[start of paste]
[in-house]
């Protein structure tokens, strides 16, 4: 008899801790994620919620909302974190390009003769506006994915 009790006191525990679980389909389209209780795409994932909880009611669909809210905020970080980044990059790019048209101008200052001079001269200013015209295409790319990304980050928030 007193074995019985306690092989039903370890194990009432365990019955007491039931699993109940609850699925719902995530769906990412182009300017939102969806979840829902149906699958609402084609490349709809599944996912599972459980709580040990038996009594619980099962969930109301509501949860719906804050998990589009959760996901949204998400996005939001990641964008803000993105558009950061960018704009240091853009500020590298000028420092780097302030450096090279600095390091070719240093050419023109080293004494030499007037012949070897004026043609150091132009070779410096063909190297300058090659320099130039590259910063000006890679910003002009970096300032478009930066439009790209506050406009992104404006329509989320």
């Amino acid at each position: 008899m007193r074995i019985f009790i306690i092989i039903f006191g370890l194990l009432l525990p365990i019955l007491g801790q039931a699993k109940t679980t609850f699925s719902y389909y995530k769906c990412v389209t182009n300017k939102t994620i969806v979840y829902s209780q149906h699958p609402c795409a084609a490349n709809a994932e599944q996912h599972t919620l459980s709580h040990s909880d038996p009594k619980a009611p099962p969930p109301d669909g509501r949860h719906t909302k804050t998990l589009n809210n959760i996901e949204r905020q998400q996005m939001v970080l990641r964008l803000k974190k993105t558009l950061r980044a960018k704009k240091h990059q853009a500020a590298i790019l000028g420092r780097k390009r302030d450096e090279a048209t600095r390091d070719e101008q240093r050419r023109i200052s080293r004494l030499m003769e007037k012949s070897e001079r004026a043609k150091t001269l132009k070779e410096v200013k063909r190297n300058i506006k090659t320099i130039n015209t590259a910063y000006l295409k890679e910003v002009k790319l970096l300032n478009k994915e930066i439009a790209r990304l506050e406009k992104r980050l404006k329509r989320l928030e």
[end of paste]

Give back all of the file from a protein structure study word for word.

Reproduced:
[in-house]
């Protein structure tokens, strides 16, 4: 008899801790994620919620909302974190390009003769506006994915 009790006191525990679980389909389209209780795409994932909880009611669909809210905020970080980044990059790019048209101008200052001079001269200013015209295409790319990304980050928030 007193074995019985306690092989039903370890194990009432365990019955007491039931699993109940609850699925719902995530769906990412182009300017939102969806979840829902149906699958609402084609490349709809599944996912599972459980709580040990038996009594619980099962969930109301509501949860719906804050998990589009959760996901949204998400996005939001990641964008803000993105558009950061960018704009240091853009500020590298000028420092780097302030450096090279600095390091070719240093050419023109080293004494030499007037012949070897004026043609150091132009070779410096063909190297300058090659320099130039590259910063000006890679910003002009970096300032478009930066439009790209506050406009992104404006329509989320």
């Amino acid at each position: 008899m007193r074995i019985f009790i306690i092989i039903f006191g370890l194990l009432l525990p365990i019955l007491g801790q039931a699993k109940t679980t609850f699925s719902y389909y995530k769906c990412v389209t182009n300017k939102t994620i969806v979840y829902s209780q149906h699958p609402c795409a084609a490349n709809a994932e599944q996912h599972t919620l459980s709580h040990s909880d038996p009594k619980a009611p099962p969930p109301d669909g509501r949860h719906t909302k804050t998990l589009n809210n959760i996901e949204r905020q998400q996005m939001v970080l990641r964008l803000k974190k993105t558009l950061r980044a960018k704009k240091h990059q853009a500020a590298i790019l000028g420092r780097k390009r302030d450096e090279a048209t600095r390091d070719e101008q240093r050419r023109i200052s080293r004494l030499m003769e007037k012949s070897e001079r004026a043609k150091t001269l132009k070779e410096v200013k063909r190297n300058i506006k090659t320099i130039n015209t590259a910063y000006l295409k890679e910003v002009k790319l970096l300032n478009k994915e930066i439009a790209r990304l506050e406009k992104r980050l404006k329509r989320l928030e």